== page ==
So the black market for alcohol flourished. People were still drinking. Alcohol was being smuggled in from Canada. Crimes related to bootlegging increased. People were dying from poisonous alcohol. Government realized that they weren’t getting any revenues because alcohol couldn’t be taxed. It was Impossible to determine the amount of alcohol being consumed at the time because the gangsters didn’t have to pay taxes for producing and selling alcohol. It appears that prohibition exacerbated the problem of overdrinking — ban something and people will want It. Even children became curious and began drinking alcohol. Why not? They saw their own parents breaking the law. So … after 13 years of prohibition, the Twenty-first Amendment was proposed by Congress. In 1933 and In Just 10 months, It was ratified. The amendment gave states the right to restrict or ban the purchase ‘ and sale of alcohol. Some states did continue to enforce prohibition, but manufacturers In other states began to legally produce alcohol Immediately.
N: Narrator S: Student A: Administrator
N: Listen to a conversation between a student and an office administrator.
S: Hi, I need to drop a class and add one to replace it. Is this the right office for that?
A: It sure Is. Did you fill out a Drop/Add form yet?
S: Um, no I didn’t, actually. Where might I find one of those?
A: Well, you passed right by them on the way in, OK, on the counter next to the entrance you’ll see a set of racks. Each rack Is labeled, so Just look for the forms marked “Droo/Add.” They’re pink.
S: I see. I do have a few questions before I fill one out. May I speak to you about my situation?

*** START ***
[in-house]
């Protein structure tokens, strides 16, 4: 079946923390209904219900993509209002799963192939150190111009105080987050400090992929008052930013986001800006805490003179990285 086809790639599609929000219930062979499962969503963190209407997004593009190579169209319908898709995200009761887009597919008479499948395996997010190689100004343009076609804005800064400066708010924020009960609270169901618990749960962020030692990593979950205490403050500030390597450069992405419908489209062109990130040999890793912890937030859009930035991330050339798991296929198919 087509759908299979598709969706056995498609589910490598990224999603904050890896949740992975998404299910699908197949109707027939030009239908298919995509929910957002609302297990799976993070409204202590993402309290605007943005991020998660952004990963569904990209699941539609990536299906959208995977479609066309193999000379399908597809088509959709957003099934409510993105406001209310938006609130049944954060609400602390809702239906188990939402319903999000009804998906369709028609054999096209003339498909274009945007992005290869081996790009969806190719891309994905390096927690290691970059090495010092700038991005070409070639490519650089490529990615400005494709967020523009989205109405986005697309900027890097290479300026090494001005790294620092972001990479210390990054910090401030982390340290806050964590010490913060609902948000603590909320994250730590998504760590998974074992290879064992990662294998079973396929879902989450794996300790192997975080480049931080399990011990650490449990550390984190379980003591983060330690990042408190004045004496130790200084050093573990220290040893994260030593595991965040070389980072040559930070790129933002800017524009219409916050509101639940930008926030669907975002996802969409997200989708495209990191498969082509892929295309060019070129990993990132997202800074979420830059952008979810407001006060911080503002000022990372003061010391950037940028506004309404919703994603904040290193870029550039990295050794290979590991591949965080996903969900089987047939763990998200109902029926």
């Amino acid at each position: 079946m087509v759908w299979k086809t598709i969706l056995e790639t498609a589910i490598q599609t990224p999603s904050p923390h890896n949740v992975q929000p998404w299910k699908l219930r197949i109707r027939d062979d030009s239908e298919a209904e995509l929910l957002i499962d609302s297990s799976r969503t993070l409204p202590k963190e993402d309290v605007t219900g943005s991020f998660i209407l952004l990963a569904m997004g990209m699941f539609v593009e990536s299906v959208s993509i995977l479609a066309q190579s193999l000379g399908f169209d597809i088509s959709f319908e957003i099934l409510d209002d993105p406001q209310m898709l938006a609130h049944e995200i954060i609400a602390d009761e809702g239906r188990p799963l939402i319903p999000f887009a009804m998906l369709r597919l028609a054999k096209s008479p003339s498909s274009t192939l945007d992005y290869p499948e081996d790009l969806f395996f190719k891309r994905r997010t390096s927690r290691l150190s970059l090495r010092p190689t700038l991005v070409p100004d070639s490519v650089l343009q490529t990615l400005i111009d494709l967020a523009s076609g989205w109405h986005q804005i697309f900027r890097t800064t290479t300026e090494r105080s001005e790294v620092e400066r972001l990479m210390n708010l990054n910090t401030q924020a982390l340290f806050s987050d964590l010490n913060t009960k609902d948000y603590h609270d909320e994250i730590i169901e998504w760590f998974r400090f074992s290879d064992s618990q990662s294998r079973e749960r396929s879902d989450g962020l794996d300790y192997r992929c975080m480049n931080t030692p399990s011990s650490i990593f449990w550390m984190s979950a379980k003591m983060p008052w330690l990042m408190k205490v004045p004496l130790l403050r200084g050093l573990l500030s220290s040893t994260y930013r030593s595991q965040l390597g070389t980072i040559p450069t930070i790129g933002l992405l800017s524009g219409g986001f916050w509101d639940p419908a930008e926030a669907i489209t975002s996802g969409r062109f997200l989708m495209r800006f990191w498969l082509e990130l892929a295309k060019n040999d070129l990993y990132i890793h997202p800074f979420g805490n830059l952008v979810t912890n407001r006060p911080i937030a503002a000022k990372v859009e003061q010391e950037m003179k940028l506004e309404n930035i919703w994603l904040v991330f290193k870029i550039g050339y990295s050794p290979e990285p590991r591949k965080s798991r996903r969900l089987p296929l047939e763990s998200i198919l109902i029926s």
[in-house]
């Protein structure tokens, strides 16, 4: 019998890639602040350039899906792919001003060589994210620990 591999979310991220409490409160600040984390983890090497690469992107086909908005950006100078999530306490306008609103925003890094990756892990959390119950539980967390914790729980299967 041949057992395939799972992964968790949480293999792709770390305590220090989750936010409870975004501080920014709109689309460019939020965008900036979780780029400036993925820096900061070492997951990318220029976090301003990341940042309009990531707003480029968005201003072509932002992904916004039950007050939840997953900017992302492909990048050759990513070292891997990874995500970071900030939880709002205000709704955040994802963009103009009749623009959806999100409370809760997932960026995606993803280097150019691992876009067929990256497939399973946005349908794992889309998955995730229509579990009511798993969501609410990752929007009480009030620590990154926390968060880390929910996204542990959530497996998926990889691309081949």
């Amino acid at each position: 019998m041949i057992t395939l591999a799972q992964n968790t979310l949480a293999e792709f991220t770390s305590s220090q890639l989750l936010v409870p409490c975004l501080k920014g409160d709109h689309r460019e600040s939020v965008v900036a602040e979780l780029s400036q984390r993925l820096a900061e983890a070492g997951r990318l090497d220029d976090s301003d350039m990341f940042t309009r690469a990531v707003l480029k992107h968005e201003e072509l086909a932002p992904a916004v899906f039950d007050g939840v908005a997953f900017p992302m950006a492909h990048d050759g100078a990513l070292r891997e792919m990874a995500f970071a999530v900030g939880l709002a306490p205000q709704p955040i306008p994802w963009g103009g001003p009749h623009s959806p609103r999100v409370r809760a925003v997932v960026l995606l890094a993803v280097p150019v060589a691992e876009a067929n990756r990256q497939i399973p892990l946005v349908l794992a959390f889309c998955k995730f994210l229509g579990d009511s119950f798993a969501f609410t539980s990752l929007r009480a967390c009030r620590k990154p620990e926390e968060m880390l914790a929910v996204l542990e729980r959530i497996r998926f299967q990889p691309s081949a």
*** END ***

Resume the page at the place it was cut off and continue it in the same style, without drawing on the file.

A: Of course. Have a seat,
S: Well, OK, I need to drop one of my classes, and I’m not sure If I’m allowed to, Do I need a valid reason to drop a class?
A: No, You may drop a class for any reason, but you can add a replacement class only In the first two weeks of a semester.
S: Oh, well that makes sense. If I don’t add a cfass, then I’ll have to make it up some other time?
A: That’s right—either during summer sessions or during extra semesters. Of course, both of these options will entail additional costs. Oh, you could take an extra class for free in an upcoming semester, but some students find the workload difficult to manage. Let me ask you. Ah, do you absolutely have to drop a c’tass this semester?
S: Uh, yes, I’m afraid so. I have a scheduling conflict with an Internship I’m doing. Not many students get accepted . Into this program, so I think I have to take It. Unfortunately, I have to give up a class to do It.
A: Hmm. I see. Well, the good news is that you still have time to add a class, but the earlier the better,
S: Oh? Why’s that?
A: You see, every class has a limit to the number of students allowed. The sooner you add, the better the chances of getting the class you want.
S: Oh. by the way, the class I hav0 to drop Is required for my major. Do you think I should add a class In my major or not?
A: That’s totally up to you, but If you need to fulfill some requirements for your major, it’s better to get them out of the way ahead of time. Pius, you’ll get preference for a class in your major over someone trying to add the class as an elective.
S: Wow, that’s a lot to consider. Maybe I should take an easier class because of all the time I’ll be spending at the Internship.
A: Yes, that’s something you’ll have to think about too.
S: Could I get a course catalog to look at all the classes again? I’d better take a good look at it at home.
A: Sure, they’re next to the racks by the door. Vou can pick one up on your way out. Don’t take too long, though.
S: Oh. I’ll be sure to submit my form tomorrow or the day after. By the way, can I fax it to you?
A: Um, no, actually the form has attached duplicates that we’ll need, and you have to submit it in person with a student ID.
S: I see. OK then, I’ll probably see you in a đay or two. Thanks so much for your time.
A: No problem. Don’t forget to take a course catalog and some pink Drop/Add forms. Take some extra, just in case, s OK, I will. Thanks again!